Making Sense of the Health Insurance Marketplace

By Temma Ehrenfeld @temmaehrenfeld
November 01, 2022
Making Sense of the Health Insurance Marketplace

The good news about individual health insurance: More people will qualify for help paying their premiums in 2023 under a new law that extends tax credits until 2025.

In early 2022, nearly 17 million Americans had signed up for individual health coverage for the year, most of them using the Affordable Care Act (ACA) marketplaces (also called Obamacare). The vast majority of enrollees through the marketplaces have received a subsidy in the form of a tax credit cutting their premium.

Premiums are rising between 5 and 14 percent for 2023, more than in past years, but some people may find the increase makes them eligible for a subsidy. You can sign up on the federal site,, used by most states, from November 1 to January 15 each year.


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Be prepared for Medicaid changes

After COVID-19 was declared a public health emergency, states received federal aid to keep people in Medicaid, the joint state-federal health insurance program for people with low incomes. As a result, the uninsured rate fell to a historic low of 8 percent. Enrollment in Medicaid and a separate program for children jumped 26 percent to a record of nearly 90 million.

When the public health emergency ends January 11, an estimated 15 million people will lose coverage. Some could find insurance from employers and others are likely to switch to a subsidized ACA plan.

People in Florida, Texas, and 10 other states that did not expand Medicaid under the ACA are most at risk of losing coverage.


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Are you eligible for a subsidy?

To see if you can get a tax credit for ACA plan premiums, try this calculator. You can get help if the second-lowest cost silver plan costs more than 8.5 percent of your income.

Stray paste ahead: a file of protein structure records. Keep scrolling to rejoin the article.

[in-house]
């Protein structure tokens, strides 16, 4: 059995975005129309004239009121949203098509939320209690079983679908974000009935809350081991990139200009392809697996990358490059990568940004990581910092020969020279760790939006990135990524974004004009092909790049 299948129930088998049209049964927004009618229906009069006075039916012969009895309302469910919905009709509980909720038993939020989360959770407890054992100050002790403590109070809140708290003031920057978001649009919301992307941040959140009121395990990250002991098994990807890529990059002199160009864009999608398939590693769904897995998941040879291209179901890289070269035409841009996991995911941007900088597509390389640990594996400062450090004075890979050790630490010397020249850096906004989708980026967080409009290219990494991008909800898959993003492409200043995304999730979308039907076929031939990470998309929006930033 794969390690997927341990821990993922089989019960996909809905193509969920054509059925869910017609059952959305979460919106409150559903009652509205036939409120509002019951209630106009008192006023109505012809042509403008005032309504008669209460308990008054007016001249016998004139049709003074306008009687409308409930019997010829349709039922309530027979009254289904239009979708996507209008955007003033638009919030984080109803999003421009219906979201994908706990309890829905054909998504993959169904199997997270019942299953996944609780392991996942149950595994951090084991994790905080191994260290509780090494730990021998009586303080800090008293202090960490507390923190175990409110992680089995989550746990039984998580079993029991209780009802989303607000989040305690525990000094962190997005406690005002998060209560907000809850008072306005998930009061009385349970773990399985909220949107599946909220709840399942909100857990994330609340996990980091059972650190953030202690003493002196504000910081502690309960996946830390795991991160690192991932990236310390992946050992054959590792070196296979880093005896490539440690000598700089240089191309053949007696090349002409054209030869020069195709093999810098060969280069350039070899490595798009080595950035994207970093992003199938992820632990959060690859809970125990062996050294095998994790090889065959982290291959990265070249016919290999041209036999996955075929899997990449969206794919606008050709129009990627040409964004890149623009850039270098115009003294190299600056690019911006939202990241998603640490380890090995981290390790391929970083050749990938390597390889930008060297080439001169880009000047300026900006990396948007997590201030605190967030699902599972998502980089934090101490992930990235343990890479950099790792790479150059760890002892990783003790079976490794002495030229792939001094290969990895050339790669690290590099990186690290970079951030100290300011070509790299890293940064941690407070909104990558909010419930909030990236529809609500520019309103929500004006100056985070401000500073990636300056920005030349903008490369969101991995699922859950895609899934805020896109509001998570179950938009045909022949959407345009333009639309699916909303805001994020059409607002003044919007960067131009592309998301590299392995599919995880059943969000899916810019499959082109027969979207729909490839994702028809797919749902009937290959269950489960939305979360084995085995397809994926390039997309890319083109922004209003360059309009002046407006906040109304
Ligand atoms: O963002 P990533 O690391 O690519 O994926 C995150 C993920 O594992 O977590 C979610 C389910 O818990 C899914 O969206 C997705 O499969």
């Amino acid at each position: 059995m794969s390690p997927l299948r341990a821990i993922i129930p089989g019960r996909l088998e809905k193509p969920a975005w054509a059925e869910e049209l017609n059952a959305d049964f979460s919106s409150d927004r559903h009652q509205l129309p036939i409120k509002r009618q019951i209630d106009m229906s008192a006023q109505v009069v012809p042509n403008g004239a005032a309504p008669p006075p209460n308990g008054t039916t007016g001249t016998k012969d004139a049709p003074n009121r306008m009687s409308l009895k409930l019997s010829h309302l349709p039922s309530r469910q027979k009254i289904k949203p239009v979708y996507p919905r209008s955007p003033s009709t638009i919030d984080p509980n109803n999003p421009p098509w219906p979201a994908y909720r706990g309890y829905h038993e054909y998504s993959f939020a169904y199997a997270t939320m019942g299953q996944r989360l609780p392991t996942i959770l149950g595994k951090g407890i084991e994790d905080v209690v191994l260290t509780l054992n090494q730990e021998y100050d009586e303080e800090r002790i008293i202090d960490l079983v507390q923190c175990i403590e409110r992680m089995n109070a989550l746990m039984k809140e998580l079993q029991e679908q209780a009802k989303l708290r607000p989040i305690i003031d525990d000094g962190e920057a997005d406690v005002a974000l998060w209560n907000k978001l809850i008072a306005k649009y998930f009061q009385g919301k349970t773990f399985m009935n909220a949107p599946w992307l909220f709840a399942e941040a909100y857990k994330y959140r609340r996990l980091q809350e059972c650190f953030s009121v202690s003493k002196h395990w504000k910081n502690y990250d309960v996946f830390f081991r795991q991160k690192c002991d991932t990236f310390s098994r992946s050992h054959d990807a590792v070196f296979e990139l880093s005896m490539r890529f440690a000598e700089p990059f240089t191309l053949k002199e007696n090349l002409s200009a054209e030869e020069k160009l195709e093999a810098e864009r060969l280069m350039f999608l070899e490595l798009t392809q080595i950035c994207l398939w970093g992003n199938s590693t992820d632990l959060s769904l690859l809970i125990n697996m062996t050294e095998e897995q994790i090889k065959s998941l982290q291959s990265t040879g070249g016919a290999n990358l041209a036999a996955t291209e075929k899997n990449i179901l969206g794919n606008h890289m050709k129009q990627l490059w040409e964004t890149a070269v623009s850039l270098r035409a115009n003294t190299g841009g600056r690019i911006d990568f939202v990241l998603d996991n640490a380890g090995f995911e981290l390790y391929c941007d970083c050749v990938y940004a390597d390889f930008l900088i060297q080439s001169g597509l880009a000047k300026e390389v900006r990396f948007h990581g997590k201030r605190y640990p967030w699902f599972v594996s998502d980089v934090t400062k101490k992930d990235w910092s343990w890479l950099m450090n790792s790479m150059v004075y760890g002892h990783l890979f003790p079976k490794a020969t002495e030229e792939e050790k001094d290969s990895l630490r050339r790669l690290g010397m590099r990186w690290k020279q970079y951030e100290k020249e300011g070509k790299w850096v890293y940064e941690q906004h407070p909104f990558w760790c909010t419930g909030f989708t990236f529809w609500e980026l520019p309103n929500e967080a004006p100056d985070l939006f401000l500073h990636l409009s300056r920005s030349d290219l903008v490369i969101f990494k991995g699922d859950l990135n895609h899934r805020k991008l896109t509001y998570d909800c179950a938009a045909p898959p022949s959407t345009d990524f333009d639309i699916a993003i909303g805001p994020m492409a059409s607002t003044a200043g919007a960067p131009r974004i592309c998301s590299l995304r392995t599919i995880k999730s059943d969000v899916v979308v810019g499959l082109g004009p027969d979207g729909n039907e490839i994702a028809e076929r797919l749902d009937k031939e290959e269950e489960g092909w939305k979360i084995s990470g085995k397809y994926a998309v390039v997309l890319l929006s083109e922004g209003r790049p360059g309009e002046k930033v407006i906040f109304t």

If your income is between $13,590 and $54,360 for an individual or between $27,750 and $111,000 for a family of four, you will be eligible for a credit.

Some people will be eligible for subsidies for their out-of-pocket costs.

Many people who are attracted to a bronze plan with a high deductible and lower premium might actually spend less if they choose a silver plan that covers more of their costs, notes the Kaiser Family Foundation.

To get started, check, or see if your state has its own website, listed here. If you didn’t apply for a discount up front, you can still get the tax break when you do your taxes. If you do get a discount and turn out to earn above the eligibility limit, you’ll owe money.

Check your state’s enrollment deadline. But remember that you can buy insurance even if you miss the deadline if you had a special situation during the buying time (this is true at many companies as well).

There are other circumstances that trigger a 60-day period to buy new insurance, if you:

  • Get married
  • Have or adopt a baby
  • Become a U.S. citizen
  • Leave prison
  • Lose your other health coverage
  • Move outside your current insurer’s coverage area

Don’t put off looking into your options for coverage. Polls in 2022 found that half of American adults had put off medical or dental care because of cost. Three in 10 say that they didn’t fill a prescription, cut pills in half, or skipped doses because of cost.   


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November 01, 2022

Reviewed By:  

Christopher Nystuen, MD, MBA and Janet O'Dell, RN